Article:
“I’m not the best runner, I’m not the best cyclist and not the best swimmer, but put it all together and it seems to come good for me.”

Bramley’s win at the weekend has put him in a great position to be crowned British Youth Super Series champion.

He said: “There is a series of six races that form part of the British Youth Super Series – the British Duathlon Championships at Corby, the British Aquathlon Championships in Hyde Park, the Blenheim Palace Triathlon, the British Championships in Liverpool, then it’s the London Triathlon in two weeks’ time and the British Triathlon Under-20 Festival.

“As well as competing for individual titles you rack up points and at the end of the season whoever has the best three results is crowned British Super Series champion.

“I now have two firsts and a second to count towards my points. I need another win either in Derby (at the under-20 festival) or London so that I can’t really be beaten.”Travis Bramley

Although he has proved successful at other sports, like indoor rowing, athletics and swimming, triathlon is where Bramley’s heart lies.

“I find triathlon just so exciting, that’s the reason I do it,” he said. “It’s not a sport with great financial gain, like football or rugby, but I like that the fastest wins and it tests three different areas. It’s about endurance and speed, but anyone can do it.”

And Bramley hopes he can make the jump from talented junior to world-class senior.

When asked what his ambition is, he said: “I would love to go on and race at World Series level and also qualify for the Olympic team. That would be the ultimate goal.”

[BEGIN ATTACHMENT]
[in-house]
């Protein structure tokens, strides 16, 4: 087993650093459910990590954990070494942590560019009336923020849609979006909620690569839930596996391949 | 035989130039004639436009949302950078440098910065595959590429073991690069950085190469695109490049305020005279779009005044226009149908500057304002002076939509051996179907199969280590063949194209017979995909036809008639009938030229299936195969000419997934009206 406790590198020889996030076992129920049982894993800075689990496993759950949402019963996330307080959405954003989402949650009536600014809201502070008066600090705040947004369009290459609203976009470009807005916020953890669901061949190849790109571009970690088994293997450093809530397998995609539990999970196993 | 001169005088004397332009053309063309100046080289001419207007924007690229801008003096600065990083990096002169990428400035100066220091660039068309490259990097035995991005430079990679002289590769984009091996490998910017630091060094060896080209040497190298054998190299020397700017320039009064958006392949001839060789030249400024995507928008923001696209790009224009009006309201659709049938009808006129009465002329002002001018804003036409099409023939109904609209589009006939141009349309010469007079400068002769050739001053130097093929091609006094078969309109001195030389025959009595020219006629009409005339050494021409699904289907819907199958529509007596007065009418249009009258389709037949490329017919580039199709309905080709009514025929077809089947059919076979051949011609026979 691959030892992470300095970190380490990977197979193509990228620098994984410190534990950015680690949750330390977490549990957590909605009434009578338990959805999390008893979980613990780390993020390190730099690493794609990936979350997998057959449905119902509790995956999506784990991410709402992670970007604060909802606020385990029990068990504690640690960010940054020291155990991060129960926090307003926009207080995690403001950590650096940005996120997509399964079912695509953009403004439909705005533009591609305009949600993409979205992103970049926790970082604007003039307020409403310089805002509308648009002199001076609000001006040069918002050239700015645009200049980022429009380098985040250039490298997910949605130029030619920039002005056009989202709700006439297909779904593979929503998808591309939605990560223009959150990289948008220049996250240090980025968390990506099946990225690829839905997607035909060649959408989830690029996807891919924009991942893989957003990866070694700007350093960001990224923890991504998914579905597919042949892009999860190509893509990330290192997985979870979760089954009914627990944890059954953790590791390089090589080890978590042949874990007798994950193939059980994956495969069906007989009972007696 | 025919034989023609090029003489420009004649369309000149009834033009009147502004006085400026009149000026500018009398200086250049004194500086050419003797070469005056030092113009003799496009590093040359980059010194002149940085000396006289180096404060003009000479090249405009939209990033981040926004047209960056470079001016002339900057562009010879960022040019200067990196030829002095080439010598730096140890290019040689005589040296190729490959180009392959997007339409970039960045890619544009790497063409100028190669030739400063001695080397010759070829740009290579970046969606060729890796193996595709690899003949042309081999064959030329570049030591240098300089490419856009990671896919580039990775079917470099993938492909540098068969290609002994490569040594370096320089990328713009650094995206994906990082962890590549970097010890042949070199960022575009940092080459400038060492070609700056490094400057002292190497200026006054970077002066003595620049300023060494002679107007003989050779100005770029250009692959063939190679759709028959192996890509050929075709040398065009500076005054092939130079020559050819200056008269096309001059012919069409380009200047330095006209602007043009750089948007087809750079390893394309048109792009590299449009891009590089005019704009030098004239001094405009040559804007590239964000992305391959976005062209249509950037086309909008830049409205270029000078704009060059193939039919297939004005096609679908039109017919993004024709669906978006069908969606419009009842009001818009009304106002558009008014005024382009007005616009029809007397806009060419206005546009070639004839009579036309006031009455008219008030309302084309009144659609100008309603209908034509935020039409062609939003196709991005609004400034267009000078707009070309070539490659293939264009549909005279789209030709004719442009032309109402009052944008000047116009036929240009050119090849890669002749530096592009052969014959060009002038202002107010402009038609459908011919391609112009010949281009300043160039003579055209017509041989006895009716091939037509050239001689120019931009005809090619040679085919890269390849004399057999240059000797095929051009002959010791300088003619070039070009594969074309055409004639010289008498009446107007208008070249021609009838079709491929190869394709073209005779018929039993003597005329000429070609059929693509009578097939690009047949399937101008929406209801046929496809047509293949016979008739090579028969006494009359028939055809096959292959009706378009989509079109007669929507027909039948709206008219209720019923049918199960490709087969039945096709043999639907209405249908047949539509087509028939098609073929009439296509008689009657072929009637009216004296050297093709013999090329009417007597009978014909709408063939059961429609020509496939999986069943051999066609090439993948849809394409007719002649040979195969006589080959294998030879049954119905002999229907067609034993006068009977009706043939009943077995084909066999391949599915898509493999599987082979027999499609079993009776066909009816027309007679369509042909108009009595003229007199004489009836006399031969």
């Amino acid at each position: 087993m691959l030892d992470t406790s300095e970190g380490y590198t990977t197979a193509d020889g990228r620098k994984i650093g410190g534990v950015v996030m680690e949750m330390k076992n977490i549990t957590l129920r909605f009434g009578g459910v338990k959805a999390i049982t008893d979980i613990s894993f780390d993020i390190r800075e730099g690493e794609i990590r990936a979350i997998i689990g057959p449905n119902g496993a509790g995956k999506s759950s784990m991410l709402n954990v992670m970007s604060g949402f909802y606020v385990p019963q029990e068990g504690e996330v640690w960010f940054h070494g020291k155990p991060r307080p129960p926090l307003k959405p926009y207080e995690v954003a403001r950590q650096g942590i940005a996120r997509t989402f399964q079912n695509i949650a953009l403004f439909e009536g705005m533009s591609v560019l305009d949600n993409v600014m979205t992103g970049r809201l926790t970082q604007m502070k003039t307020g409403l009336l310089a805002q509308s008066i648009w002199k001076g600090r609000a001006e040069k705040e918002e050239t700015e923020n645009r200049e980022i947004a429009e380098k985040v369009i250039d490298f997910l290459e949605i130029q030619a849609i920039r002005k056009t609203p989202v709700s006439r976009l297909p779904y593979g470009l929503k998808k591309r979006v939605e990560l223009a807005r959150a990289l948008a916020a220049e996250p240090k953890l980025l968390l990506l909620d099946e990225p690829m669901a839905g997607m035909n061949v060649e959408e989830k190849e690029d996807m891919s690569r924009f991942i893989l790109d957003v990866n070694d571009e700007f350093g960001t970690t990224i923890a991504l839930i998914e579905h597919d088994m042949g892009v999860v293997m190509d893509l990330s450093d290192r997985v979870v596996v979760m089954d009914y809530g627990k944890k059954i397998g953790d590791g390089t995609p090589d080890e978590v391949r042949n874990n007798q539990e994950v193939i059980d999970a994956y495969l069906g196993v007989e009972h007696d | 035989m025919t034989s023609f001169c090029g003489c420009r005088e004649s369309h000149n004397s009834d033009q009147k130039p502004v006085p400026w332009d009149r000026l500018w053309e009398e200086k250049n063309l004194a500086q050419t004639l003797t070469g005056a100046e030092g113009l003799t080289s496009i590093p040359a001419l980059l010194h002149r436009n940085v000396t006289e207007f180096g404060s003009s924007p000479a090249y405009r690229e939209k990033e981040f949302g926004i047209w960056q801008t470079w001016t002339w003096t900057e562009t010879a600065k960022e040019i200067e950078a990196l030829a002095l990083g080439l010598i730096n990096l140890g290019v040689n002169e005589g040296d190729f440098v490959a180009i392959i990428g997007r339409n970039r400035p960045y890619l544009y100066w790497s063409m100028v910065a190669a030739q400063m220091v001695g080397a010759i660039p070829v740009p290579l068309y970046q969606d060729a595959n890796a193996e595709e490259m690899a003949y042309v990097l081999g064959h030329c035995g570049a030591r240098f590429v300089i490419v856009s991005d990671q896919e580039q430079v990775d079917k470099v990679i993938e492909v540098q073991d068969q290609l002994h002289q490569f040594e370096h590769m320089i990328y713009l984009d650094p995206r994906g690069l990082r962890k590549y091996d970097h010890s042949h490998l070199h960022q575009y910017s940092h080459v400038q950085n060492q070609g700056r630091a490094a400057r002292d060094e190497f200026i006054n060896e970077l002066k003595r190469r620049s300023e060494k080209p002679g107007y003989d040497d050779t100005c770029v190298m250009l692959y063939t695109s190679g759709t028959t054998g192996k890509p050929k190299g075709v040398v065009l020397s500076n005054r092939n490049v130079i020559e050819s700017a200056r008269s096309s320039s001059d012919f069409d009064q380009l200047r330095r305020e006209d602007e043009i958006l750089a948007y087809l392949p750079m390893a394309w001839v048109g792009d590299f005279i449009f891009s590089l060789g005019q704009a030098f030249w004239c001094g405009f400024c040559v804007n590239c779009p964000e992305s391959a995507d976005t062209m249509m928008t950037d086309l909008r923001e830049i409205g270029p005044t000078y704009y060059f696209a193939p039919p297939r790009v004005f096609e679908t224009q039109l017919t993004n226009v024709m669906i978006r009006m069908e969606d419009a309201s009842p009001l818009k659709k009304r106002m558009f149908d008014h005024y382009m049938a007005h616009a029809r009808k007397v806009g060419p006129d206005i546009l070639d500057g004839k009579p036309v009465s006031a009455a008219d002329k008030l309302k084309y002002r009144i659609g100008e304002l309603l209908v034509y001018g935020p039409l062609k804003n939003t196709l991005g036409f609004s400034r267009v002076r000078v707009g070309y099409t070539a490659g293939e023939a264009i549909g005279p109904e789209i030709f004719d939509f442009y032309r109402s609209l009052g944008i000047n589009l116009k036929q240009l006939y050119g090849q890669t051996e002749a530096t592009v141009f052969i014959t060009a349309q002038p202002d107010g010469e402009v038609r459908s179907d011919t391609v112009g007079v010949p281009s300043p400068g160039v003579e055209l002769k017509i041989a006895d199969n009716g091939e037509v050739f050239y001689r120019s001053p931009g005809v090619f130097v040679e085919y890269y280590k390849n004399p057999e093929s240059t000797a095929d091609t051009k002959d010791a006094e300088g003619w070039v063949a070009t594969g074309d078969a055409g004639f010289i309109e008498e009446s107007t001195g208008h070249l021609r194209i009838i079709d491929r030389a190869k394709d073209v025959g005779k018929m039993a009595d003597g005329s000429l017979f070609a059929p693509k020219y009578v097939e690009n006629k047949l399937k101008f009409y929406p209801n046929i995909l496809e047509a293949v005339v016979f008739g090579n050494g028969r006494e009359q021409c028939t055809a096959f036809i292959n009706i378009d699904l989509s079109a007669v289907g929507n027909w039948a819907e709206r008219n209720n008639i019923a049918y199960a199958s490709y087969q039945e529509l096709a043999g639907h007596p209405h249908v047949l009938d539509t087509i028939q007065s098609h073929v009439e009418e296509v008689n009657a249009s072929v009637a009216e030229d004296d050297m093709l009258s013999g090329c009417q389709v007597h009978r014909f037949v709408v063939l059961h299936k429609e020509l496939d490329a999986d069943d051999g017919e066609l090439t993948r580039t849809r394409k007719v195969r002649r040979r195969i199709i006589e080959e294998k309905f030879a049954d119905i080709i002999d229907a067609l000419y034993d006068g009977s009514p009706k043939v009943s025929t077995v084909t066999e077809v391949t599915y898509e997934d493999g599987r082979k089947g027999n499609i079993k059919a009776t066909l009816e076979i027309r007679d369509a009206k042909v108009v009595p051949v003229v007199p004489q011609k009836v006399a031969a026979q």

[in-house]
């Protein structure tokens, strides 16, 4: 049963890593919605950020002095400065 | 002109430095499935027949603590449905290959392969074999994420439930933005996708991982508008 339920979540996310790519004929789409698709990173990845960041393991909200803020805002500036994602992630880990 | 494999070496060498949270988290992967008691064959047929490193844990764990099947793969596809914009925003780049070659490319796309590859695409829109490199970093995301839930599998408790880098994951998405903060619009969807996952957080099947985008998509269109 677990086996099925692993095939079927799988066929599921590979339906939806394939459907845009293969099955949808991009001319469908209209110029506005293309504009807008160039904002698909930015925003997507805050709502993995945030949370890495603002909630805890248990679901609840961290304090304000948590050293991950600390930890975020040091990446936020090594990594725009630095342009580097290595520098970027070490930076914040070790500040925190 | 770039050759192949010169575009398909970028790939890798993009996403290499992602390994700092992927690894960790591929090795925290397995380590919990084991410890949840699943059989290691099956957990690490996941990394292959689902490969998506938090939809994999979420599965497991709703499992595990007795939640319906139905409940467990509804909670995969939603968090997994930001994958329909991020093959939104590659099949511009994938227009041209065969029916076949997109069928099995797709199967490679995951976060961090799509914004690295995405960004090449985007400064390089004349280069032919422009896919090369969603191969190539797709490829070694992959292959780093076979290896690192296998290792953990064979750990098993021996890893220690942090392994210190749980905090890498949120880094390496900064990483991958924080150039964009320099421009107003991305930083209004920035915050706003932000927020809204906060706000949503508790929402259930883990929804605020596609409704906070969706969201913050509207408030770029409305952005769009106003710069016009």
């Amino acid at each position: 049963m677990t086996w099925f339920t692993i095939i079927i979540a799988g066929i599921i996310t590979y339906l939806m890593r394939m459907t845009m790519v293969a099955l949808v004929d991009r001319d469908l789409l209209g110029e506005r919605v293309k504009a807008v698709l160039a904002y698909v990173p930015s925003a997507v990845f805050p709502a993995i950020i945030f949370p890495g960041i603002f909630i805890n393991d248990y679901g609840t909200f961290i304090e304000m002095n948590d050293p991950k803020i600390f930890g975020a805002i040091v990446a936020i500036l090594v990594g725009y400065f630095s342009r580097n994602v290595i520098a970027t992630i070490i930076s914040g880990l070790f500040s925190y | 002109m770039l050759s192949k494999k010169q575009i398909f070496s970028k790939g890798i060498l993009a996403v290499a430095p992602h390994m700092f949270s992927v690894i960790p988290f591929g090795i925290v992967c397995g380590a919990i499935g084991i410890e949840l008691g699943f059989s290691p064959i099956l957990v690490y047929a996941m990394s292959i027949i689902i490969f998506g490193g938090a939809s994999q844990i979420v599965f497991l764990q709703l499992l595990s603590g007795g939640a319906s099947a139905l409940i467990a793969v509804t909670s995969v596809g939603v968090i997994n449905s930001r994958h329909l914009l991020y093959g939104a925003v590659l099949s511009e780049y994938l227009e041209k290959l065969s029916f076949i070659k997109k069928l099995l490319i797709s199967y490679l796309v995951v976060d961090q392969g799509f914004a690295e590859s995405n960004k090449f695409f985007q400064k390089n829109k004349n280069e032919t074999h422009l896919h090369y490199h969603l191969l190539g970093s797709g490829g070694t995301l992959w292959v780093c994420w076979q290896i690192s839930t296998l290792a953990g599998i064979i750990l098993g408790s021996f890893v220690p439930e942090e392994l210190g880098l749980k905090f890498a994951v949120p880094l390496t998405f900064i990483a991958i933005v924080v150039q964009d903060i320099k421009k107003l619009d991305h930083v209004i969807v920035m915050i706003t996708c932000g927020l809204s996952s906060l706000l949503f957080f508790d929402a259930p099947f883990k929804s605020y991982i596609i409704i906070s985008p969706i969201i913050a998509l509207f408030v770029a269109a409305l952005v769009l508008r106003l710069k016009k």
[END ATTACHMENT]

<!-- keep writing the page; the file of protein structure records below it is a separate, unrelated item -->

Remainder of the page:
However, triathlon training is time consuming.

“It takes a lot of organisation really,” said Bramley, who swims for Caradon Swimming Club and runs for City of Plymouth AC. “It can be quite difficult to juggle training at times, but my dad and my sister also both compete at triathlons as well, so it is kind of a family affair and that helps.

“I have finished my GCSEs now and will be going on to As and A levels, but not having school for the last month-and-a-half has helped with my training commitments. I have just been able to go and do what I wanted.

Travis Bramley“Once school is around you get home, do you homework and then go off to the pool straight away. Your sport in your leisure time. There is no playing on the Xbox or that kind of thing.

“I just try to be organised with meals and sleep. I do get great support from my parents. They are really very supportive.

“You do build a big support network around you. You could not really do it without them.”

Bramley, on the books of Team Velotive, will move up to the junior category next year, which is for athletes 17, 18 and 19 years old.

“That will be a real step up,” said the 16-year-old. “It will be interesting to see how we all do as it is longer distances as well.

“We don’t have to step up to Olympic distance until under-23 level, but next year it will be a 750m (swim), 20k (bike) and 5k (run). It will be double what we are doing now but half the Olympic distance.”

But before thinking about next year, Bramley still has lots to focus on over the next few weeks.

“Next Monday I am in Sheffield for the National Open Water Championships and then the week after that it is the London Triathlon,” said Bramley. “So I’ve got a busy few weeks.”